The first 9-1-1 call reporting pedestrians being hit was received at 1:25 p.m. Eastern Time.[17][18] At Finch Avenue, a white Chevrolet Express van, rented from Ryder, ran a red light, then drove southbound on the west-side sidewalk of Yonge Street, striking multiple pedestrians.[18][19] The van continued along the sidewalk for several more blocks, striking additional pedestrians.[20][21] Security camera video from a local business shows the van reaching Tolman Street, which is one block south of Finch Avenue, at 1:24 p.m. At one point, the van re-entered the roadway due to the narrowness of the sidewalk, but at Park Home Avenue, the van again drove onto the sidewalk, hitting pedestrians in front of Mel Lastman Square, a civic plaza on the west side of Yonge Street, 1.4 kilometres (0.87 mi) south of Finch Avenue (16 blocks).[22]

Paramedics were immediately called to the site, and Sunnybrook Health Sciences Centre was activated as an emergency centre.[23]

Mel Lastman Square in June 2015

A single police officer in traffic control capacity,[24] Toronto Police Service constable Ken Lam, intercepted the damaged van, which was stopped on the north sidewalk on Poyntz Avenue, just west of Yonge Street and two blocks south of Sheppard Avenue, about 2.3 kilometres (1.4 mi) south of where the attack began. Lam stopped his unmarked cruiser near the van and confronted the suspected driver, later identified as Alek Minassian, standing near the opened driver-side door.[20][25]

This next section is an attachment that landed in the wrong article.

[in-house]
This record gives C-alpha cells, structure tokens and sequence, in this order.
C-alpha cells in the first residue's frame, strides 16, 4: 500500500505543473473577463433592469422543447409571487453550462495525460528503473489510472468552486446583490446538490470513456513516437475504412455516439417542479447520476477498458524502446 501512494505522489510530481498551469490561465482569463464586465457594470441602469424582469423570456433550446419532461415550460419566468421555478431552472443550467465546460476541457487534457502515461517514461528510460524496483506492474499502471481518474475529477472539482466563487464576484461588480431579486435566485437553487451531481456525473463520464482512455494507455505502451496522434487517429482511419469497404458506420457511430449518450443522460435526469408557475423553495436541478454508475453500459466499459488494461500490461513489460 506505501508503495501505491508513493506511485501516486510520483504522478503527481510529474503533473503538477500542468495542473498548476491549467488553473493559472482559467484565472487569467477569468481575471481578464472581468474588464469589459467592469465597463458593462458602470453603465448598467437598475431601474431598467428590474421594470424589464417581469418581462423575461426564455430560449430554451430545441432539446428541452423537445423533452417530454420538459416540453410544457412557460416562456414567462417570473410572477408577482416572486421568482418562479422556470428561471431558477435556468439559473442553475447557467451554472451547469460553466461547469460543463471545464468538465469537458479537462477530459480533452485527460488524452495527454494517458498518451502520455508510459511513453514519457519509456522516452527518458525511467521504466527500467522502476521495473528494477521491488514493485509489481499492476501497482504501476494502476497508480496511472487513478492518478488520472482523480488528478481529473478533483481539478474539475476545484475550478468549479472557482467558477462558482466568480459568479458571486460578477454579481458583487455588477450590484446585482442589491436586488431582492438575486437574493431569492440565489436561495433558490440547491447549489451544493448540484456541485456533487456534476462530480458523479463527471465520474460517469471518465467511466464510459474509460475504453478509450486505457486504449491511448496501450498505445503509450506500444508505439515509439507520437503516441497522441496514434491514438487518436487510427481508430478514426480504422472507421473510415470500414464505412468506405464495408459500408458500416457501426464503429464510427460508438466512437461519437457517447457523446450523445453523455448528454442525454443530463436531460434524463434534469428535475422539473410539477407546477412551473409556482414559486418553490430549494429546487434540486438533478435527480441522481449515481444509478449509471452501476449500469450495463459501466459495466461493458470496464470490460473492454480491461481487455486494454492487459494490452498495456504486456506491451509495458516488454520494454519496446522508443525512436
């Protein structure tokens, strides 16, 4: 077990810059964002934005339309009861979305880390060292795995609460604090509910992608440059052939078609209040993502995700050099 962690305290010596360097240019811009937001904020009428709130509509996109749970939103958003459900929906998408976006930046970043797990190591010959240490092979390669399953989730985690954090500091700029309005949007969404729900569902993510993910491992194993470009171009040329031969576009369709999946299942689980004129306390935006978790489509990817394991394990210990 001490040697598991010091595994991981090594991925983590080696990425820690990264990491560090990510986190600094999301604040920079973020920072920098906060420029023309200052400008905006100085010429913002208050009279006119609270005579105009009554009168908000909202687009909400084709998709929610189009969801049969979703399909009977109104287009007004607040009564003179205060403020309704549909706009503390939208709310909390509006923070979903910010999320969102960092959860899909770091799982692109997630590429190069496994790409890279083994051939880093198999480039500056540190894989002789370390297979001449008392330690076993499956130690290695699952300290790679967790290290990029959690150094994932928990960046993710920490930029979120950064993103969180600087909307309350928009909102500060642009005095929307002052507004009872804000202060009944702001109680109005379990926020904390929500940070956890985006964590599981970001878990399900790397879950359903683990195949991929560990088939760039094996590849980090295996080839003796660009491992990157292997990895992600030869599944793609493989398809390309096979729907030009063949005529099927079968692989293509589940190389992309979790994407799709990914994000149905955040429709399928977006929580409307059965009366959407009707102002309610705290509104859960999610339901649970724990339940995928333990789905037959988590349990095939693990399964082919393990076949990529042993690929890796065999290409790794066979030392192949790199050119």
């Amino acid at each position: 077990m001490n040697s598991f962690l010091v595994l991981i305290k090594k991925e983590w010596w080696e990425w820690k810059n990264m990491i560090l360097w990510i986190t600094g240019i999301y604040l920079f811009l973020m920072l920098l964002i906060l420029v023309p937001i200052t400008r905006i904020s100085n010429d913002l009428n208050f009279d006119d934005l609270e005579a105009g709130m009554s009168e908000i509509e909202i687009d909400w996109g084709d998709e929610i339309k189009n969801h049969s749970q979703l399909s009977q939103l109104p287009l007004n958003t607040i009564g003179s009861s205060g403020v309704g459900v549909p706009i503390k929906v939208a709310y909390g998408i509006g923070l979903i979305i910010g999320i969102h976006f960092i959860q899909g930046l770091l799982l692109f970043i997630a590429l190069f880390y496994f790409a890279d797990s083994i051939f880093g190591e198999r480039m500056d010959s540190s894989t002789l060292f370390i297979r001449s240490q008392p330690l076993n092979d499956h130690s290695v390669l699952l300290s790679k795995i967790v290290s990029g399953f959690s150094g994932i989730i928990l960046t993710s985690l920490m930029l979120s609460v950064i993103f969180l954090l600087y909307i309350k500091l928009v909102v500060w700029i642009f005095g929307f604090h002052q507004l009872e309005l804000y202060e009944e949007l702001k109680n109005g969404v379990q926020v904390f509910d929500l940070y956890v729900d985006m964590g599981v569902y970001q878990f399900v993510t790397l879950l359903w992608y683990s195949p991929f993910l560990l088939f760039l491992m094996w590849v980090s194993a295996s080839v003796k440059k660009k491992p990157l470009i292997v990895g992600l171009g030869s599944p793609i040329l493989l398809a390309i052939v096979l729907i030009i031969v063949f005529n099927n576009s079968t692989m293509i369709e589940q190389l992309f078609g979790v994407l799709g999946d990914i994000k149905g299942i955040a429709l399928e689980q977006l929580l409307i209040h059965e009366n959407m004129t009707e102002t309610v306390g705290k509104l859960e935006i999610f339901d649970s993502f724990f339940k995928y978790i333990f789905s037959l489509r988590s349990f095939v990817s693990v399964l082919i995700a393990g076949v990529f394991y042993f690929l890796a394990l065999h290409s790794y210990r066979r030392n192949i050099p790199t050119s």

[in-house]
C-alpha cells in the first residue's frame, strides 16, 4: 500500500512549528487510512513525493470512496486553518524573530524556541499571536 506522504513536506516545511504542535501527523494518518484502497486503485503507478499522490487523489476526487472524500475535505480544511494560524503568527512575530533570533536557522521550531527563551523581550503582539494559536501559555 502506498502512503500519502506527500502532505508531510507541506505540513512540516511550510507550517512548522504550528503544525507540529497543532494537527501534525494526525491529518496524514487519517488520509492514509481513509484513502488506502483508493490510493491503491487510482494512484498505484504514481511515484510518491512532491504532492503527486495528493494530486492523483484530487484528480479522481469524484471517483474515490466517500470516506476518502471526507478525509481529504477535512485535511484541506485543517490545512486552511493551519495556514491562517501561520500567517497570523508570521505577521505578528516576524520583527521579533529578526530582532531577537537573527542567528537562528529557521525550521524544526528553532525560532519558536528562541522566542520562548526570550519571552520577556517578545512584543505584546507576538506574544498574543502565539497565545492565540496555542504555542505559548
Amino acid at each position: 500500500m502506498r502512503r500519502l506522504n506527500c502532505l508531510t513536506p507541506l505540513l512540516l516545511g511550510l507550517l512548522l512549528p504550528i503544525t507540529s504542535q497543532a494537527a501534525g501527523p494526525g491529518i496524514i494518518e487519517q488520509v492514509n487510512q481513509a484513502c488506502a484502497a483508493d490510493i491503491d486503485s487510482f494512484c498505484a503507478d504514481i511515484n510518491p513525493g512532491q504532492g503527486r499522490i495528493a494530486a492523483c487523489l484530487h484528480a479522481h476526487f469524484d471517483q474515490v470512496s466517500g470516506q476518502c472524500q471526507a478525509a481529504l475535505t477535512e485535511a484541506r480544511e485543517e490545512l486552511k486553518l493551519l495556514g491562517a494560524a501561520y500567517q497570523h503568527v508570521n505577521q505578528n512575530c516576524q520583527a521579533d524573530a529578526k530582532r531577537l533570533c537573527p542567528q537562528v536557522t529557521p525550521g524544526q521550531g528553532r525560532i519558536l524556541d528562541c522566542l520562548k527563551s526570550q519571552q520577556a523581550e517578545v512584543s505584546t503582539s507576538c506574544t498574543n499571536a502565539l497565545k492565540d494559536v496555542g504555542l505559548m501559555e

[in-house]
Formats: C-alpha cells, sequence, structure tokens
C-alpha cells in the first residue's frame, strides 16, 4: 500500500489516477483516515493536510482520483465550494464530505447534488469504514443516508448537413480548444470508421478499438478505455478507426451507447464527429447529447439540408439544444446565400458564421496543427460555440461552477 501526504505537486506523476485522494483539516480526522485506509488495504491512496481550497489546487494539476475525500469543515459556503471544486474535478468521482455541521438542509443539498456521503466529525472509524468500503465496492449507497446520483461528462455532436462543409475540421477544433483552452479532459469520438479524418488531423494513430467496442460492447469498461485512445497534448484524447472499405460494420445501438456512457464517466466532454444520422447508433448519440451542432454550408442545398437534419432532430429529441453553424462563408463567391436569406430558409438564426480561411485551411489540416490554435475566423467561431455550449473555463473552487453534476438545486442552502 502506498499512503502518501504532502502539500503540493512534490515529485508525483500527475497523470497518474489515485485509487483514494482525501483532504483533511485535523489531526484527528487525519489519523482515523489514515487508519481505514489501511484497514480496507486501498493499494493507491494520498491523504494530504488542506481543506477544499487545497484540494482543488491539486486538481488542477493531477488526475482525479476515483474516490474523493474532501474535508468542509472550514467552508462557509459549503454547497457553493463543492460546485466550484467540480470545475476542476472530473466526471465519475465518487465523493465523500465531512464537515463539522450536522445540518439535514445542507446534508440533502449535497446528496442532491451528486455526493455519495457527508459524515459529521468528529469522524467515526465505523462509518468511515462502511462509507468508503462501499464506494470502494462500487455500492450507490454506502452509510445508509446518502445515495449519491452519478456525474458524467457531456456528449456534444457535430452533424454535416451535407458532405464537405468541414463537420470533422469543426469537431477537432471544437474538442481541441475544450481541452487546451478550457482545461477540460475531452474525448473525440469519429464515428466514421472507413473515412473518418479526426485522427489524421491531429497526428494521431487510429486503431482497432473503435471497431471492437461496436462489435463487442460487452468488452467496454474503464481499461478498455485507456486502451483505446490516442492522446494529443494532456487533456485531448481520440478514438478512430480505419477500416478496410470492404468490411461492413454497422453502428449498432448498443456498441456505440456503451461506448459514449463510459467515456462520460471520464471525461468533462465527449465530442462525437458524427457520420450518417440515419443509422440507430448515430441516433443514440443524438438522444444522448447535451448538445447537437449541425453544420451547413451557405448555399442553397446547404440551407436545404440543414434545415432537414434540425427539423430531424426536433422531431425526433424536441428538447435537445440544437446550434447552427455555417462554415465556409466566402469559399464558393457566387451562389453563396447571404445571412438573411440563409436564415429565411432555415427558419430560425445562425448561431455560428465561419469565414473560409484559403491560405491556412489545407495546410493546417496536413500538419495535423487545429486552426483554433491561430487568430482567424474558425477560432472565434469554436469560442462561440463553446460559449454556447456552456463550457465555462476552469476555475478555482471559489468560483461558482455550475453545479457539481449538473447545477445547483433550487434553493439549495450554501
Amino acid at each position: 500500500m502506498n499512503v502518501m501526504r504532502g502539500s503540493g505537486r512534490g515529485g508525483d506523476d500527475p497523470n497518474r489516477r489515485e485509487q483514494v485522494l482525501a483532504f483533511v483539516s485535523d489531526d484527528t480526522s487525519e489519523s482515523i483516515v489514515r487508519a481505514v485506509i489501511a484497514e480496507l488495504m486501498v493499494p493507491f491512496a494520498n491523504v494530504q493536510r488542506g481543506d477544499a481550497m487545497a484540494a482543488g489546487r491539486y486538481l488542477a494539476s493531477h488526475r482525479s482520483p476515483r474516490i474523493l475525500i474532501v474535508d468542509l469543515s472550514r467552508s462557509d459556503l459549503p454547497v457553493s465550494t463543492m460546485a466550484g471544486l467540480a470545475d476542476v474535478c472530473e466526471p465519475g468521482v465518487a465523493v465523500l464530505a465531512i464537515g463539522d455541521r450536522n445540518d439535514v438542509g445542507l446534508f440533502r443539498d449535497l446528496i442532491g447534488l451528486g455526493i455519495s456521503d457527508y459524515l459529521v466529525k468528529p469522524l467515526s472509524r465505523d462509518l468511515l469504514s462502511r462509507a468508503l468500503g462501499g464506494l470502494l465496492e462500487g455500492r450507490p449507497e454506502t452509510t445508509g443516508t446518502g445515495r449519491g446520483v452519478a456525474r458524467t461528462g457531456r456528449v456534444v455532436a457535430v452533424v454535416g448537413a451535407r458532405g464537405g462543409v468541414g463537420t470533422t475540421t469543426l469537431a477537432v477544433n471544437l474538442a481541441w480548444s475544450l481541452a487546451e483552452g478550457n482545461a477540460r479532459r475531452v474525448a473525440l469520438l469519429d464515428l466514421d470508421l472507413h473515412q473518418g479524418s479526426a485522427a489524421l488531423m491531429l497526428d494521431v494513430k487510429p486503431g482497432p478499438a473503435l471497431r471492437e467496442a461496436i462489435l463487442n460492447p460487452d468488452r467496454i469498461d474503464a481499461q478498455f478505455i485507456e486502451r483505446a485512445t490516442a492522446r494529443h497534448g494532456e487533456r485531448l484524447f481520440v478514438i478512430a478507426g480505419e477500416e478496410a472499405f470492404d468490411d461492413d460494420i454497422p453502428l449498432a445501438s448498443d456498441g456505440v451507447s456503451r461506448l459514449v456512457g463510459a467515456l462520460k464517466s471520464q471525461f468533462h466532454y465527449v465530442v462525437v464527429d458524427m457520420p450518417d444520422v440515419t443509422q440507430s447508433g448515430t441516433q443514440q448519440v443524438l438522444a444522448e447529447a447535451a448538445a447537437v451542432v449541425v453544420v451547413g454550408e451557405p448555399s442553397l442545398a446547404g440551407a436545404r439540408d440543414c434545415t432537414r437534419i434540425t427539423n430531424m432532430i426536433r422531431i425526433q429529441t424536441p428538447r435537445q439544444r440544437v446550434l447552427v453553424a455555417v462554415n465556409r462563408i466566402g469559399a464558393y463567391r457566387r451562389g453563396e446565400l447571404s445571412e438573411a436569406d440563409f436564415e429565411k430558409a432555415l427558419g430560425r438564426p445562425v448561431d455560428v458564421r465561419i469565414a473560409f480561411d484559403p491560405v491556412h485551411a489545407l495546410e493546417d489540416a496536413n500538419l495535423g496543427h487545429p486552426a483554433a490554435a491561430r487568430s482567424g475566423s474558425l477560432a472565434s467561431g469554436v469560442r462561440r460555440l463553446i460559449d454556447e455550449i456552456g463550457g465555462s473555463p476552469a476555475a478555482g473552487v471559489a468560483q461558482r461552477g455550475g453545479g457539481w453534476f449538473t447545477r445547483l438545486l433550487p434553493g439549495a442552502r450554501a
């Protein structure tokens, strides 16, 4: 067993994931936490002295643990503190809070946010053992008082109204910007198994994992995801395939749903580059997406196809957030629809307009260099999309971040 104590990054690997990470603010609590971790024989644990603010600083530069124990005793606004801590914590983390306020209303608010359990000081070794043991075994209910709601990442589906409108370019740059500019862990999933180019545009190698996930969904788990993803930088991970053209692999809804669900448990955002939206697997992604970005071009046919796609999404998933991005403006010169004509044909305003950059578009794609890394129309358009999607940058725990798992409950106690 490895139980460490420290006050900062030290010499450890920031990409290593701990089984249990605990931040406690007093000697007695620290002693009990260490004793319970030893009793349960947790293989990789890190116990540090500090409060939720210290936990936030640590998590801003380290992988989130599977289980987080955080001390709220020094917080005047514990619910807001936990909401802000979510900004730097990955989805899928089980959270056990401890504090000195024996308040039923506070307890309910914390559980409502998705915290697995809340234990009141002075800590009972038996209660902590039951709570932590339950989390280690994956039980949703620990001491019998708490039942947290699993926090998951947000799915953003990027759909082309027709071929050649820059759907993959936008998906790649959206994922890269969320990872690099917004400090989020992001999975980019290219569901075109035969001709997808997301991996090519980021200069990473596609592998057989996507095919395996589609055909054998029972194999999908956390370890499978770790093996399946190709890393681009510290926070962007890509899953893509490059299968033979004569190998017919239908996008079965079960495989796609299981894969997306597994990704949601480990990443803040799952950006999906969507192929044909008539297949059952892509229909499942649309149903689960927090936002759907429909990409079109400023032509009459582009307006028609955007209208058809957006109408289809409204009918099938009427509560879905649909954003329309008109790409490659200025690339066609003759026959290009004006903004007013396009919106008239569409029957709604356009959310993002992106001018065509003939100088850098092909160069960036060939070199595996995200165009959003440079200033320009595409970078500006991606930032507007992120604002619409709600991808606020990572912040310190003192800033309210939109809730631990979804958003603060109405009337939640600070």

During the confrontation, Minassian repeatedly drew his hand from his back pocket and pointed a dark-coloured object toward the officer as if it were a pistol.[25][26][27] Lam ordered Minassian to drop to the ground, while Minassian tried repeatedly to provoke the officer to kill him, demanding he be shot "in the head!" when the officer warned him he may be shot. Lam then went to his cruiser and turned off its siren. As Minassian and Lam advanced towards each other, the officer recognized that the object in Minassian's hand was not a gun, holstered his pistol, and took out his baton to avoid the use of unnecessary lethal force. Minassian then dropped the object from his hand, lay down on the ground and surrendered to Lam. He was arrested at 1:32 p.m.[28]

Nine people died at the scenes. At 8:15 p.m., the Toronto Police Service announced that a tenth person had died. An eleventh person died on October 28, 2021, after being paralyzed from the neck down and never leaving the hospital.[23][4]


#Torontostrong memorial in Olive Square, North York, April 27, 2018

The eleven victims killed in the attack were:

  • Beutis Renuka Amarasinghe, 45, nutritionist[29]
  • Andrea Knafelc Bradden, 33, Slovenian-Canadian account executive[30]